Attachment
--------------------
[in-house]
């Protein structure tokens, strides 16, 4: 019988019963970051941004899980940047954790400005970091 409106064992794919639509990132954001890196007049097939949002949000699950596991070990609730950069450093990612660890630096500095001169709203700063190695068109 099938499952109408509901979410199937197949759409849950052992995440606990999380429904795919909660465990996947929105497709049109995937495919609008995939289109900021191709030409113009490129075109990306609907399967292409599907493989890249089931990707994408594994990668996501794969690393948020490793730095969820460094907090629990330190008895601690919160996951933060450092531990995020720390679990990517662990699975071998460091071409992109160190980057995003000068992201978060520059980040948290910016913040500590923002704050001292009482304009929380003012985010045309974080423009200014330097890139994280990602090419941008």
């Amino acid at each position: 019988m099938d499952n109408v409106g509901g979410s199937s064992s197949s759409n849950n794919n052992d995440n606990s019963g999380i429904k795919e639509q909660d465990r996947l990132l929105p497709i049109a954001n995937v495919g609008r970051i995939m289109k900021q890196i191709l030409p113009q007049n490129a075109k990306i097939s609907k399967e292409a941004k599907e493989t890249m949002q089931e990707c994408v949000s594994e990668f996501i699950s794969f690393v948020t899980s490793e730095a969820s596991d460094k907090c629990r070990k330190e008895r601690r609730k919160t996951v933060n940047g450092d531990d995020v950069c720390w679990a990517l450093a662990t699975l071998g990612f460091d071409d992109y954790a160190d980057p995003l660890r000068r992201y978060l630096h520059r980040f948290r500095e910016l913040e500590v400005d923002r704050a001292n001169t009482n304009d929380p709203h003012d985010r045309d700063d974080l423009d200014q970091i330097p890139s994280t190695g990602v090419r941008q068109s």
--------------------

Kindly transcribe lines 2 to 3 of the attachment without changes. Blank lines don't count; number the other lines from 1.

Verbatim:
């Protein structure tokens, strides 16, 4: 019988019963970051941004899980940047954790400005970091 409106064992794919639509990132954001890196007049097939949002949000699950596991070990609730950069450093990612660890630096500095001169709203700063190695068109 099938499952109408509901979410199937197949759409849950052992995440606990999380429904795919909660465990996947929105497709049109995937495919609008995939289109900021191709030409113009490129075109990306609907399967292409599907493989890249089931990707994408594994990668996501794969690393948020490793730095969820460094907090629990330190008895601690919160996951933060450092531990995020720390679990990517662990699975071998460091071409992109160190980057995003000068992201978060520059980040948290910016913040500590923002704050001292009482304009929380003012985010045309974080423009200014330097890139994280990602090419941008």
């Amino acid at each position: 019988m099938d499952n109408v409106g509901g979410s199937s064992s197949s759409n849950n794919n052992d995440n606990s019963g999380i429904k795919e639509q909660d465990r996947l990132l929105p497709i049109a954001n995937v495919g609008r970051i995939m289109k900021q890196i191709l030409p113009q007049n490129a075109k990306i097939s609907k399967e292409a941004k599907e493989t890249m949002q089931e990707c994408v949000s594994e990668f996501i699950s794969f690393v948020t899980s490793e730095a969820s596991d460094k907090c629990r070990k330190e008895r601690r609730k919160t996951v933060n940047g450092d531990d995020v950069c720390w679990a990517l450093a662990t699975l071998g990612f460091d071409d992109y954790a160190d980057p995003l660890r000068r992201y978060l630096h520059r980040f948290r500095e910016l913040e500590v400005d923002r704050a001292n001169t009482n304009d929380p709203h003012d985010r045309d700063d974080l423009d200014q970091i330097p890139s994280t190695g990602v090419r941008q068109s």